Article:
As I drove on the Golden Gate Bridge few days ago, I was reminded of an instance that occurred during the Golden Gate half marathon in November 2017.
The start line is a great place to get into a conversation with fellow runners. I started talking to a couple of ladies and in a few minutes we were chatting like long lost pals. It was unexpectedly a hot day quite the opposite of what one would expect in a supposedly winter month.
The race began and the route was a hilly one with about 1000 feet elevation and a good amount of trail. The heat wasn’t helping either and within the first few miles I was beginning to feel drained. Just as I was wondering about my ability to get through this run, I felt a pat on my shoulder. It was one of the ladies whom I was talking to at the start line. “Come on. You can do it.” She said.
Deriving energy from her words, I kept going strong until the 18th km. I suddenly stopped unable to take the heat when I saw her on the other side. She gave me a thumbs up. “You are going strong.” She mouthed. That motivated me to reach the finish strong after battling those trails, inclines and the incorrigible heat.
The instant camaraderie that you form with runners never ceases to amaze me. Within just few minutes of meeting them, they become your motivators and well wishers. A friendly gesture like this especially during a run makes a world of a difference.
With friendship day just around the corner (August 5th), this post was a good reminder of the friendly gestures shown by the members of the running community towards other fellow runners and even strangers who eventually become pals at the end of a run.
At the young age of 18, Vishwanathan Iyer accidentally became a teacher 😊. Having completed his HSC with fairly good marks, he was approached by two youngsters who needed guidance with Book-Keeping and Accountancy. By the time he graduated, he was a huge hit with more than 100 students 😎. Needless to say, Prof. Iyer went from strength to strength and his Heramb Coaching Classes became the go to place for the Commerce students in Kalyan E over the next 20 years. Unfortunately his busy schedule and 14-hour work days took a toll and soon he was not only obese but also detected with Diabetes 😔.
Spotting a running post on FB put up by his ex-student Pratik Shetty about time trials in May-June 2015, Vishwanathan got in touch with him. However, Pratik informed him that the batch was already full with no room for new entrants. Luckily, he was able to join their new batch in August even though he delayed by a week due to a prior family commitment.
On 9th August, 2015, Vishu woke up at 4 am; a feat he had never managed before 😁. All excited he reached the KDMC ground at 6 am, way before the reporting time of 6:30. That day, after a bit of stretching the Coach- Suhas Bhopi Sir asked him to jog 3 rounds of the 500m ground. Somehow he managed to do the same. This was followed by some stretching and 5 more rounds using run-walk strategy. He managed this humongous task almost walking and crawling rather than running 😌.
That evening his body was painful and stiff forcing him to move around like a robot. The next day was even worse but Vishu laughed at himself and kept at it realizing his poor body condition. The following week was a big struggle as he progressed from running 10 minutes to 60 minutes.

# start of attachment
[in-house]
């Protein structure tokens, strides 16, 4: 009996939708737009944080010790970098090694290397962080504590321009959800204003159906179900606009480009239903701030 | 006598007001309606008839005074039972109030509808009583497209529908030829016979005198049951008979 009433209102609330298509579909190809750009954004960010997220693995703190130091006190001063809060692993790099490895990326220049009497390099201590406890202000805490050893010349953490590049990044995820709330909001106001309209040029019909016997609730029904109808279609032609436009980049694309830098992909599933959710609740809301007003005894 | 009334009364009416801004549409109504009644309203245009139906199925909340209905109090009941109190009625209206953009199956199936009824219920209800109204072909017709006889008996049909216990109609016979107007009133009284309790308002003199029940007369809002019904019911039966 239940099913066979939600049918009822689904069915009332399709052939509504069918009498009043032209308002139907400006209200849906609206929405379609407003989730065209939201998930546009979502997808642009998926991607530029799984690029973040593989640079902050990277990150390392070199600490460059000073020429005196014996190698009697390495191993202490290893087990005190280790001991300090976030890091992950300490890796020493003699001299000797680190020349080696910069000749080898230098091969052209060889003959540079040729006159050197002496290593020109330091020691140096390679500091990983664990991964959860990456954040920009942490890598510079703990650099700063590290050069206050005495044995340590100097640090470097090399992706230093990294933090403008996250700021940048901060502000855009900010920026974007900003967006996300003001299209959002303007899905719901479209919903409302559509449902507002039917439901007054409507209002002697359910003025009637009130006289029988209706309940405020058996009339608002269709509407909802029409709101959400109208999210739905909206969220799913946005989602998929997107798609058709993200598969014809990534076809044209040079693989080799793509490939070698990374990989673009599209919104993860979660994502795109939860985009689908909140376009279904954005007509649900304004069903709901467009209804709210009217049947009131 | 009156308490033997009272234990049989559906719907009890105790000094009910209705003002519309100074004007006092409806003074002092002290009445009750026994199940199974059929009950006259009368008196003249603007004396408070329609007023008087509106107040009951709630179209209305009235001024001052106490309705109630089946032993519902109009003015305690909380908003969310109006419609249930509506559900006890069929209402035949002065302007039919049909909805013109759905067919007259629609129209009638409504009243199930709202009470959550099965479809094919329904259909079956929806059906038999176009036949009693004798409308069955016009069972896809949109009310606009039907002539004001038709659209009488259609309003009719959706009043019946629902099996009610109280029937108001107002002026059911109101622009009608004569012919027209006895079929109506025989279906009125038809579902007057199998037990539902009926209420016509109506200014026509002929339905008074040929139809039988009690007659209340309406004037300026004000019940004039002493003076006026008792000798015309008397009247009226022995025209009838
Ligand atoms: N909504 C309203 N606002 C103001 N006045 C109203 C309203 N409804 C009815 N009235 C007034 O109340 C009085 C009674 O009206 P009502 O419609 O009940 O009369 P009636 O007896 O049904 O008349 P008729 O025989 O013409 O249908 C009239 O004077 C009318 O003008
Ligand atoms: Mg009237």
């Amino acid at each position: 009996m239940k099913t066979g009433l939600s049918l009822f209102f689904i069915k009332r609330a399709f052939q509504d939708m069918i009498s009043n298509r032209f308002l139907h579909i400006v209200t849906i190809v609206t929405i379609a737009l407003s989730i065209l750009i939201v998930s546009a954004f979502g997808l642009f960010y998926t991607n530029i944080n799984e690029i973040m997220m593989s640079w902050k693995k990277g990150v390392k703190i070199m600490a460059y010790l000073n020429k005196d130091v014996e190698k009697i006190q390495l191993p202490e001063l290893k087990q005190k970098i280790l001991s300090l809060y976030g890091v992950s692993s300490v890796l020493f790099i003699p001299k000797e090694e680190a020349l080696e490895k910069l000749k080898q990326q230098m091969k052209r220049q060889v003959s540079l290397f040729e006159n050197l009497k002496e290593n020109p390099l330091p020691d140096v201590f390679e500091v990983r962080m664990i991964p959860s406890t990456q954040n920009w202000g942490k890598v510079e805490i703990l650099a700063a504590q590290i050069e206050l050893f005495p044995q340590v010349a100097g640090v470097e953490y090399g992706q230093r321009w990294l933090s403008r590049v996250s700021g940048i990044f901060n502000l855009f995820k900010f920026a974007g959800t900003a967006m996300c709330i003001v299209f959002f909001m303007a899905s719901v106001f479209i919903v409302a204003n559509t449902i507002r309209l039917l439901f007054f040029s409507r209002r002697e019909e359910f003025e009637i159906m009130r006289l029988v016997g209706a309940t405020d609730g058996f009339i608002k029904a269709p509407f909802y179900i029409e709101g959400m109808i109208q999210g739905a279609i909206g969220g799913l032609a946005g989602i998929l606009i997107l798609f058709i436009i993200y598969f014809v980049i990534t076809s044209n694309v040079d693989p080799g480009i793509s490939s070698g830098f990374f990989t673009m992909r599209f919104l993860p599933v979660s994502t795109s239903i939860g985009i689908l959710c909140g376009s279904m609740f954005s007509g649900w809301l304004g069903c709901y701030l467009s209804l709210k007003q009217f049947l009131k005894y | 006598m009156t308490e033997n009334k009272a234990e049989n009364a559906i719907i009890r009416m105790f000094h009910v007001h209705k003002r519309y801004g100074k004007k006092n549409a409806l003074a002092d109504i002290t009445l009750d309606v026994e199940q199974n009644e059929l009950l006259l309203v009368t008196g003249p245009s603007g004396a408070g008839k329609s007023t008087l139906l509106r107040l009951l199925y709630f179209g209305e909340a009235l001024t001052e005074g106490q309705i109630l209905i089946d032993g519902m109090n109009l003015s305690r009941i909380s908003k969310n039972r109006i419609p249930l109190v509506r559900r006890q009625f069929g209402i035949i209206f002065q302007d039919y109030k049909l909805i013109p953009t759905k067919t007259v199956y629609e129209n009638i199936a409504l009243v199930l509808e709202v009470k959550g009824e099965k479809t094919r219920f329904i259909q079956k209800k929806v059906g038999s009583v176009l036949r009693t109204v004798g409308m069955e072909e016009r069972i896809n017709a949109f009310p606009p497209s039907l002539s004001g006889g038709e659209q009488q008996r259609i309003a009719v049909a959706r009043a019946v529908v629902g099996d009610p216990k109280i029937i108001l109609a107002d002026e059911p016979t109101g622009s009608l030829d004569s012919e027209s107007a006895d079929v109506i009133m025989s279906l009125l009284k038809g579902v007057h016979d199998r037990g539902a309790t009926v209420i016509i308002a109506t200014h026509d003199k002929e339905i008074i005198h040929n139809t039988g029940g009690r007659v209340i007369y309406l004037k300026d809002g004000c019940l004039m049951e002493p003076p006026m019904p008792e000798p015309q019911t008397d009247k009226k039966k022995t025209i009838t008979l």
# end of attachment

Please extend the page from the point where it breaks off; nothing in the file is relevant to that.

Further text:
It took him a whole month to get to 5K. To be precise, on 6th September, 2015 Vishwanathan ran about 4.5K from Wilson College to NCPA with the MRR Gang. Thereafter he joined MRR Stalwart, Satish Gujaran who was there to motivate newbies at the Badlapur pipeline road and ran his first 6K 😎.
Thereafter despite the tedious journey from Kalyan to Mumbai, Vishwanathan tries to join in the monthly MRR Runs along with other friends. He also makes it a point to volunteer during the MRR Anniversary Run every year. Of course the Annual MRR Awards Night Bash is one party that just cannot be missed 🤗.
On 2nd October, 2015 Vishu did his first timed event at the Kurla Peace Run. A terrible event in all respects but he was happy to complete his first timed 5K in 40 minutes. He followed it up with his next 5K at the Mastek Run two weeks later finishing in 33 minutes.
In December 2015, he did his first 10K in 63 minutes at Daman managing to qualify for the SCMM 2017 🙂.
On 1st January, 2016 Vishu ran his very first 21K at the Badlapur Pipeline Road in about 3 hours. Unfortunately, like many novice runners; having gone too far too fast, he was hit with an ITB (Iliotibial band) Injury. After taking complete rest for 3 weeks he did his debut Half Marathon on 31st January at the Rutu Run, Kalyan. It was a disastrously painful run where he finished in 3:19 and lead to further exacerbation of his ITB 😓.
This was followed by a few rounds to the doctors and physiotherapist and had him out of action for the next 3 months. He felt especially guilty for having ignored senior runner Devendra Mane who had told him skip the Rutu Run due to his injury. Thereafter, he started training under Devendra and the duo started interacting more as both were Admins at KDR by then.
In June 2016, Dev floated the idea of professionally coaching people in running besides organizing marathons to Vishwanathan along with his college friend and runner Dhananjay Shettigar. Thus M/s RunBurn was born and their flagship event TPHC (Tiger Point Hill Challenge) was conducted at Lonavala in November 2016 😎.
RunBurn has grown successfully since with coaching being provided at Kalyan E, Kalyan W, Dombivali and BKC. They have already organized around 10 events in the last three years.
After running a few 10Ks and HMs in 2016, Vishwanathan focused and did his first SCMM in 2017 finishing in 2:24; a whopping 55 minutes improvement in a year 🤗.
Realizing the importance of Form and Endurance, he attended a 2-day workshop with Ash Nath in June 2017 and has been working hard to inculcate his learnings. In fact, he focused on running mostly 10Ks in 2017 so as to build endurance and improve his timings. He also got a chance to be a 10K Pacer at the Customs Marathon and Yeour Hill Challenge 😎. He finished on a high in December 2017 where he got his PB of 2:12 at the Jaipur HM, his best effort till date 😇.
Vishu paced again at the ICT Marathon and KOR in 2018. The highlight this year though was undoubtedly the Runtastics 6-hour Midnight Run on 7-8 July, 2018 where he completed his very first FM 😀. Now the goal is to concentrate and do his first timed FM at the TMM in January 2019.
Currently Vishwanathan is following a 4-day Run schedule with Speed Intervals on Tuesday, Tempo Runs on Thursdays, short easy Run on Saturday followed by Long Slow Distance Run on Sunday while doing Leg and Core Strengthening on Wednesdays and Fridays with an average mileage of 120-150K that will increase August onwards once FM training sets in.